Source: Realvolve

Halfway Into 2019, How Is The Housing Market Holding Up?

Hard to believe we’re already halfway through 2019.

Headed into the year, all eyes were on the housing market as it showed signs of softening for the first time in recent memory. A sharp rise in inventory, talk of more rate hikes and shrinking home price gains in the fourth quarter of 2018 created a cloud of uncertainty.

Six months in, it’s safe to say that the sky isn’t falling. But you might think of the real estate market right now as behaving like a C student that isn’t living up to its full potential.

“The housing market is doing fine,” said Lawrence Yun, Chief Economist for the National Association of Realtors. “But it certainly can do better given what’s happening with job creation and the historically low mortgage rate that is currently in place.”

To make sense of this transitional period, it’s time for a midyear market pulse check. Here’s how leading industry economists are piecing together the first stretch of 2019 and what they say is in store for the future of housing.

Affordability challenges yank back price growth 

“For the first time in a long time, we’re starting to see prices correct,” said Skylar Olsen, Director of Economic Research at Zillow. “And the big thrust that’s changing that narrative is the affordability challenge.”

She explains that when home values outpace incomes so aggressively, the two “have to snap back together eventually,” which is in effect what’s happened.

In April, the S&P Case-Shiller Home Price Index dropped for the 13th month in a row. To be clear, home values are still going up nationally; they’re just rising at a more moderate rate. Annual gains for April clocked in at 3.5%, down from 3.7% in March.

But in some markets the shift has been far more dramatic.

Take Seattle. For two years price growth accelerated faster there than anywhere else in the country. Then between April 2018 and April 2019, the year-over-year price change shrunk from 13.8% growth to a 0.0% flatline. Over the same time frame, San Francisco fell from 10.9% to 1.8% annual gains.

Notice a trend? The markets with the fastest growth fell the hardest. Some exceptions bucking the norm have been Las Vegas, Phoenix and Tampa, their resilience due to how hard they were hit by the 2008 housing crisis.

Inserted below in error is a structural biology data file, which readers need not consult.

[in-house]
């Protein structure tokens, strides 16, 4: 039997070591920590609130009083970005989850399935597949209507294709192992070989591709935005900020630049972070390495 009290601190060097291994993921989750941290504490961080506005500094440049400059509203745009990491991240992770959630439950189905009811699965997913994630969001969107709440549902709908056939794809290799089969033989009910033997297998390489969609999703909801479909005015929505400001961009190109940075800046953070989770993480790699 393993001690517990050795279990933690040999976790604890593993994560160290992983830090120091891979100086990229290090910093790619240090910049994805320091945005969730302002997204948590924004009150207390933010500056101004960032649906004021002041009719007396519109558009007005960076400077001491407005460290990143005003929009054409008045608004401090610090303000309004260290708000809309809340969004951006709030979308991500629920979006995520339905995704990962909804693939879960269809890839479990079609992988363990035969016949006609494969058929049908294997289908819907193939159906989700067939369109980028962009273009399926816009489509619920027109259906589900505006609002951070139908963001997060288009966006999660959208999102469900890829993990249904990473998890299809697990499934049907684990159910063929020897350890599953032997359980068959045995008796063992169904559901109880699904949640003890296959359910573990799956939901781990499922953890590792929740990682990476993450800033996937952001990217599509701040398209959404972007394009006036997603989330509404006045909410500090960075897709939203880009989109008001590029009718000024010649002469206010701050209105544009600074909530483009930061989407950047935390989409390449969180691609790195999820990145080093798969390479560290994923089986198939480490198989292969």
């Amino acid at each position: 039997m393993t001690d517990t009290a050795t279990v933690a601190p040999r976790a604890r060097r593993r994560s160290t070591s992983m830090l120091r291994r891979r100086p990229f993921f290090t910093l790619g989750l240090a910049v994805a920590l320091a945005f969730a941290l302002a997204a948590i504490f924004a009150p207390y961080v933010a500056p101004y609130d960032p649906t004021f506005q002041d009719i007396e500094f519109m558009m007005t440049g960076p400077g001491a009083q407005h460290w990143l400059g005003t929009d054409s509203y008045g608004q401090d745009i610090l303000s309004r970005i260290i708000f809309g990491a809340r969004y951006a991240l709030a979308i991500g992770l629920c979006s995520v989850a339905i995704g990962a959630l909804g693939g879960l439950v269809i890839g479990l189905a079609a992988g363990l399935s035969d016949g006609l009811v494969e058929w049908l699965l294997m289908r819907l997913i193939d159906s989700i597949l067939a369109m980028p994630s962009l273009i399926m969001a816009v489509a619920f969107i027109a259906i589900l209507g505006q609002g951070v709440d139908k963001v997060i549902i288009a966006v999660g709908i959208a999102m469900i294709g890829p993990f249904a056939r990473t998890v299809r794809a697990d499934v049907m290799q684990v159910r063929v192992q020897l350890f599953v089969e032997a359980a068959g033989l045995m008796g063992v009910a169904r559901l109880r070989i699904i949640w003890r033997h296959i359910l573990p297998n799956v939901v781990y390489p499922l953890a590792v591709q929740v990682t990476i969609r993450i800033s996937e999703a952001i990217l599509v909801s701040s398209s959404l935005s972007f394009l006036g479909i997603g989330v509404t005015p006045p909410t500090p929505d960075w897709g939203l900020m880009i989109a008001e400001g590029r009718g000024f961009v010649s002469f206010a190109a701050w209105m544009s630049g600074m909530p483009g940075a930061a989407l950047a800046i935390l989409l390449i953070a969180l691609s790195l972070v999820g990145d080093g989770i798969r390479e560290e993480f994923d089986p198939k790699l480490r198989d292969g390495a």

“I would say the price appreciation of 3% is a healthy development,” added Yun.

Mortgage rates drop, but buyers aren’t jumping the gun

After four benchmark rate hikes in 2018, the Federal Reserve signaled it planned on two more increases this year. That gave analysts every reason to believe mortgages were well on their way 5.5%.

But in March the Fed moved away from that intent and showed signs of even lowering the interest rate (whether that will happen is still TBD). As expectations changed, mortgage rates dropped from 5.09% to 4.09% between November 2018 and June 2019.

However, low interest rates aren’t like an immediate caffeine jolt for the housing market. “It doesn’t impact the down payment,” said Olsen. “And that’s the real struggle, right? Just because mortgage rates dropped doesn’t mean I can suddenly reenter the housing market.”

Demand is also tied to homebuyer sentiment, which isn’t necessarily strong right now. In June, consumer confidence dropped 9.8 points to the lowest level since September 2017 as a result of tensions surrounding the trade wars, according to the Conference Board.

“Consumers are picking up on that lack of certainty about the economic outlook,” said Danielle Hale, Chief Economist at realtor.com. “And that’s not necessarily going to inspire them to make large purchases like a house.”

Inventory challenges persist on the low-end price points 

Overall inventory has started to creep up a bit this year, though it’s deceiving to try and judge the state of affairs without seeing how the market is truly split in half.